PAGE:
Dealing with Step Therapy

Edward Taguba

By Erin Laviola

Published On: Mar 12, 2024

Last Updated On: Apr 11, 2024

Edward Taguba, 46, has finally found relief from his severe atopic dermatitis. “I don’t feel shame anymore, and I feel at peace because I don’t itch as much as before,” he said.

It’s been a lifelong struggle to get here. Taguba, who lives in Oahu, Hawaii, cycled through countless medications over the years because of step therapy. Under the protocol, insurers may deny coverage for doctor-prescribed medications until the patient tries and fails one or more lower-cost alternatives first. 

Despite all he’s been through, Taguba’s battle isn’t over yet. The solution that has, at long last, calmed Taguba’s eczema may be only temporary because of an insurance denial.

A childhood mystery

When Taguba was 8, he developed what he thought was an itchy rash on his arms and neck. As he got older, it spread to his face and scalp.

Taguba recalls regularly scratching to the point of bleeding. “I wore long sleeves to cover it up but then I’d have red spots on my clothes from the blood,” he said. “It was embarrassing.”

It was a mystery for most of his childhood. He grew up on the small Hawaiian island of Lana’i, which he said had only one general doctor. Taguba’s parents flew him to visit specialists in Honolulu, but no one could identify his symptoms.

After graduating from high school, Taguba finally received an answer from a dermatologist in Oahu who diagnosed him with severe atopic dermatitis. She told him there was no cure, but medications could help control it.

Trying it all

The diagnosis kickstarted a decades-long search for the best treatment. Taguba said he tried every ointment, cream, pill or injection his dermatologist could prescribe. 

“Going through step therapy is like trial and error,” he explained. “We’d get my eczema under control for a while, but after a few months it would flare up again and we’d have to try something else.”

Taguba said steroid shots offered some relief, but only briefly because they can be administered only every few months. In between injections, his symptoms would worsen to the point where he couldn’t help but scratch. “My face would be raw and my eyelids were swollen from rubbing my face.”

Taguba’s eczema also often left him with open cuts when it spread across his body. His breaking point came in 2017 when an open wound on his foot became infected from a visit to the beach. “The infection spread and I was in the hospital for nearly two months.”

Turning to biologics

Taguba said the life-threatening experience prompted him to “wake up” in a sense. After nearly 20 years of taking steroids, which had failed to prevent his infection — he was adamant about trying something new.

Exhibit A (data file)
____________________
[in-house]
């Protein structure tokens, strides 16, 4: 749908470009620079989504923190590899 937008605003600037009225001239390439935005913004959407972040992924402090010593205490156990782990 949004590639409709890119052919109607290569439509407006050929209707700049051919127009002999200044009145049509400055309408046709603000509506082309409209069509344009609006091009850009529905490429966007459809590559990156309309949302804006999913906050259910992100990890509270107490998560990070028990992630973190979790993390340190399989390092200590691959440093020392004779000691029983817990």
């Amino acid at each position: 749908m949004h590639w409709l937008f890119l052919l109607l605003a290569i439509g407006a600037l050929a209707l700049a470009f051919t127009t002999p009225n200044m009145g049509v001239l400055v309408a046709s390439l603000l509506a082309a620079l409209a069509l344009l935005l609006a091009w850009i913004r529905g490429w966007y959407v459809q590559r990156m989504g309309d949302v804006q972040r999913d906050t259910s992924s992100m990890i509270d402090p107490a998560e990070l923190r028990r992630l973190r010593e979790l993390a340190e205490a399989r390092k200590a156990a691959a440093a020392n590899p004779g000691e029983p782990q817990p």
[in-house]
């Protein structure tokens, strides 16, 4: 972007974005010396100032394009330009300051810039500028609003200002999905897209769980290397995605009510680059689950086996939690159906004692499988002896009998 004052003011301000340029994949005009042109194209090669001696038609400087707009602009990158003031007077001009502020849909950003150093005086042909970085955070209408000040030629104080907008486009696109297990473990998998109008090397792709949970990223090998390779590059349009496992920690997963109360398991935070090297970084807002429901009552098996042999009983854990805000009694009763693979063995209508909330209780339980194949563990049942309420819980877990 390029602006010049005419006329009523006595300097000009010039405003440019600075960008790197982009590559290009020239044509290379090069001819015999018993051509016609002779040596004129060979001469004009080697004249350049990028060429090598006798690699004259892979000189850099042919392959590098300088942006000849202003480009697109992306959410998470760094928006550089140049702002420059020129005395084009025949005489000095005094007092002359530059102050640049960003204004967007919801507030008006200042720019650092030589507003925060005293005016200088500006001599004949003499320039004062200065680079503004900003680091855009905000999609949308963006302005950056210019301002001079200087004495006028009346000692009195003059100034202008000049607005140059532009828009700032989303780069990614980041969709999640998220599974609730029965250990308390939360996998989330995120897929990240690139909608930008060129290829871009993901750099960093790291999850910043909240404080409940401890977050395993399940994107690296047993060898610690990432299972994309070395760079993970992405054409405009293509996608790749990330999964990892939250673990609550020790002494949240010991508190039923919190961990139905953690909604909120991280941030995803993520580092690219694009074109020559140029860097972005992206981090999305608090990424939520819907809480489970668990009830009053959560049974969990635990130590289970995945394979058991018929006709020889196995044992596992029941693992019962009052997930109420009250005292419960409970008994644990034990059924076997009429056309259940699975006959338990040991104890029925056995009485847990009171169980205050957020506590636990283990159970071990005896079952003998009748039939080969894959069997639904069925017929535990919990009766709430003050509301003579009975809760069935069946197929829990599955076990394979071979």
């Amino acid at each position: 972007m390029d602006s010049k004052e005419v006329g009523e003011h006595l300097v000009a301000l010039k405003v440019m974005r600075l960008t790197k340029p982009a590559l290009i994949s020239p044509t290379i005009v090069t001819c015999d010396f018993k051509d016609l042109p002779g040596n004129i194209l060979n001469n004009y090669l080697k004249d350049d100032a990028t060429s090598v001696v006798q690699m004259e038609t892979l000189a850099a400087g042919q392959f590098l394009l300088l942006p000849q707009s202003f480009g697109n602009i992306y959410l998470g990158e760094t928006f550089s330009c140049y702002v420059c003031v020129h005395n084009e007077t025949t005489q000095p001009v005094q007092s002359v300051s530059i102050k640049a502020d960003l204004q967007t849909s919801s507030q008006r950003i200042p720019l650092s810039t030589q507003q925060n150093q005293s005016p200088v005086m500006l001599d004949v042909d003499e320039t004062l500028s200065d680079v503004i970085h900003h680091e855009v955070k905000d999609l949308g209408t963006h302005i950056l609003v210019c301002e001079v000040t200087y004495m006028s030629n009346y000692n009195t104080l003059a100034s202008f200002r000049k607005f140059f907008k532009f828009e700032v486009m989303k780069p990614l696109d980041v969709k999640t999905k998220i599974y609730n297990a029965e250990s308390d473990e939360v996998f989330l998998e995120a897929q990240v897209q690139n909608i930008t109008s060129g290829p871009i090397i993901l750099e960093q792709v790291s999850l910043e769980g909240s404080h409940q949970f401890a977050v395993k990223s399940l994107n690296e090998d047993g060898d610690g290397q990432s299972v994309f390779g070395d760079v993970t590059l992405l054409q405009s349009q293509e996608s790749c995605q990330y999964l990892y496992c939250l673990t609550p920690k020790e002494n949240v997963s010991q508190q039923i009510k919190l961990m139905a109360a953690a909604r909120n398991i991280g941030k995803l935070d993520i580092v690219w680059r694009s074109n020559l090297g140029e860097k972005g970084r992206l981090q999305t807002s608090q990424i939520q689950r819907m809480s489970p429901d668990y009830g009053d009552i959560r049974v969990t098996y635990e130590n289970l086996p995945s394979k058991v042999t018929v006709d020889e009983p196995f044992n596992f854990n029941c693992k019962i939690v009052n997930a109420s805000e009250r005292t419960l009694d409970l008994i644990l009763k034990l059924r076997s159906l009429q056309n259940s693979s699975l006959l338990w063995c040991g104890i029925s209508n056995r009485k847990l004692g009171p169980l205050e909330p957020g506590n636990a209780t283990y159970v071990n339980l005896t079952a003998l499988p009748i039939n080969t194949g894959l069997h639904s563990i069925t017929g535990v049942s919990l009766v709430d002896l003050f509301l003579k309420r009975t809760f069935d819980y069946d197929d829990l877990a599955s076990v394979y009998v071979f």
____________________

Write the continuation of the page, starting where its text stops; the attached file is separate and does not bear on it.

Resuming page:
“I told my doctor I didn’t want steroids anymore,” explained Taguba.

The timing was in his favor. The FDA had recently approved Dupixent, a new biologic treatment for eczema that requires patients to self-administer an injection every 14 days. Taguba said his eczema calmed significantly after using Dupixent for a few months. 

Adding the nonsteroid cream

Although Taguba responded well to the biologic, his severe atopic dermatitis was still prone to outbreaks between injections. 

In 2022, his dermatologist prescribed a nonsteroid cream in addition to the Dupixent. When Taguba begins to feel itchy, he applies the cream and it prevents a flare.

He said the combination of the two medications has granted him a freedom he’d never felt before. “There’s normalcy in my life now.” 

An insurance roadblock

Unfortunately, Taguba’s hard-earned relief could be short-lived. His medical insurance has denied authorization for the cream. 

Taguba said his medical insurance denied the cream because he is on Dupixent. They told him “because you’re already on another drug, Dupixent, we cannot approve the cream too,” he said. 

He is currently appealing this medication denial with his insurance company. In the interim, his dermatologist is supplying samples of the cream to help him as best as they can. But this is not a long-term plan.

After struggling his entire life to find a remedy for his eczema, Taguba is bewildered that the insurance company would refuse to pay for a solution that finally worked.

“It’s important to let doctors prescribe what will actually help their patients,” Taguba said.

“It’s just like how diabetes patients depend on insulin. It’s the same thing with eczema,” Taguba said. “We depend on these drugs to help us live our lives.”

Fighting step therapy

Step therapy, or fail first, is a health insurance protocol that requires patients try and fail on one or more medications before approving coverage for the treatment initially selected by the patient and their healthcare provider. 

To help put an end to step therapy for eczema patients, the National Eczema Association (NEA) is advocating for the Safe Step Act in Congress. The Safe Step Act (H.R. 2630/S. 652) would ensure that patients can seek an exception if their health plan delays covering medically necessary treatment by requiring the patient to try and fail on a different medication first. 

You can help push for the Safe Step Act by reaching out to your legislator and asking that they cosponsor the legislation. Use our quick, easy form to contact your legislator with two clicks. 

Edward Taguba is a NEA Ambassador. If you’re an adult living with eczema or a caregiver of someone with eczema, join NEA Ambassadors.

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